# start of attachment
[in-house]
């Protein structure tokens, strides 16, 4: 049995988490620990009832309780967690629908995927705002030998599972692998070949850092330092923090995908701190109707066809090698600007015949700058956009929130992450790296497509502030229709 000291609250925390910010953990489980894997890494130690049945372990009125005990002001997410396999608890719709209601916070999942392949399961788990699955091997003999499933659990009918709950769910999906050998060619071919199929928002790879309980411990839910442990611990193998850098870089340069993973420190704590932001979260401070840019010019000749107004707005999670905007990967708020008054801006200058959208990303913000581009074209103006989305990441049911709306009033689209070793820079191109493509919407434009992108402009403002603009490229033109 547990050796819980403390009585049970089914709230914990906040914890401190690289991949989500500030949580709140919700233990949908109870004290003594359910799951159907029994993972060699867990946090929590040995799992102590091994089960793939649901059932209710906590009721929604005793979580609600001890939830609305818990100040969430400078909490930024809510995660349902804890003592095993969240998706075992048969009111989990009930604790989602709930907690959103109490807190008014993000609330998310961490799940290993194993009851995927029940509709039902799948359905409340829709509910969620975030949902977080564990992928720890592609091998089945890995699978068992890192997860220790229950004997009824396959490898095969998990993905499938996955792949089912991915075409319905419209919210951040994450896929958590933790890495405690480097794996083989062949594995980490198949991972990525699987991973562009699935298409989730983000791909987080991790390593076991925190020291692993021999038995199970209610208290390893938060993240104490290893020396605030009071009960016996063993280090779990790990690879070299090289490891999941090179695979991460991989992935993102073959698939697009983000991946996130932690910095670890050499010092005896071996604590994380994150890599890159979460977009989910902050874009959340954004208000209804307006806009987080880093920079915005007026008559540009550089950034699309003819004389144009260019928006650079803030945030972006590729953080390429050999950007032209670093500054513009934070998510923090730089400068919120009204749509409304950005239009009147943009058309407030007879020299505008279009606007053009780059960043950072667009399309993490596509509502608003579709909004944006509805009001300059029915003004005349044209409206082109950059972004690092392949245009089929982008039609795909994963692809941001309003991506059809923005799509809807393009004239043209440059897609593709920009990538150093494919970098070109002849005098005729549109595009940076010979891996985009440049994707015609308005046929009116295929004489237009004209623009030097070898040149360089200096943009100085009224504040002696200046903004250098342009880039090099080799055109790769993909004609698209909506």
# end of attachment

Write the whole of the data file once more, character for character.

[in-house]
């Protein structure tokens, strides 16, 4: 049995988490620990009832309780967690629908995927705002030998599972692998070949850092330092923090995908701190109707066809090698600007015949700058956009929130992450790296497509502030229709 000291609250925390910010953990489980894997890494130690049945372990009125005990002001997410396999608890719709209601916070999942392949399961788990699955091997003999499933659990009918709950769910999906050998060619071919199929928002790879309980411990839910442990611990193998850098870089340069993973420190704590932001979260401070840019010019000749107004707005999670905007990967708020008054801006200058959208990303913000581009074209103006989305990441049911709306009033689209070793820079191109493509919407434009992108402009403002603009490229033109 547990050796819980403390009585049970089914709230914990906040914890401190690289991949989500500030949580709140919700233990949908109870004290003594359910799951159907029994993972060699867990946090929590040995799992102590091994089960793939649901059932209710906590009721929604005793979580609600001890939830609305818990100040969430400078909490930024809510995660349902804890003592095993969240998706075992048969009111989990009930604790989602709930907690959103109490807190008014993000609330998310961490799940290993194993009851995927029940509709039902799948359905409340829709509910969620975030949902977080564990992928720890592609091998089945890995699978068992890192997860220790229950004997009824396959490898095969998990993905499938996955792949089912991915075409319905419209919210951040994450896929958590933790890495405690480097794996083989062949594995980490198949991972990525699987991973562009699935298409989730983000791909987080991790390593076991925190020291692993021999038995199970209610208290390893938060993240104490290893020396605030009071009960016996063993280090779990790990690879070299090289490891999941090179695979991460991989992935993102073959698939697009983000991946996130932690910095670890050499010092005896071996604590994380994150890599890159979460977009989910902050874009959340954004208000209804307006806009987080880093920079915005007026008559540009550089950034699309003819004389144009260019928006650079803030945030972006590729953080390429050999950007032209670093500054513009934070998510923090730089400068919120009204749509409304950005239009009147943009058309407030007879020299505008279009606007053009780059960043950072667009399309993490596509509502608003579709909004944006509805009001300059029915003004005349044209409206082109950059972004690092392949245009089929982008039609795909994963692809941001309003991506059809923005799509809807393009004239043209440059897609593709920009990538150093494919970098070109002849005098005729549109595009940076010979891996985009440049994707015609308005046929009116295929004489237009004209623009030097070898040149360089200096943009100085009224504040002696200046903004250098342009880039090099080799055109790769993909004609698209909506």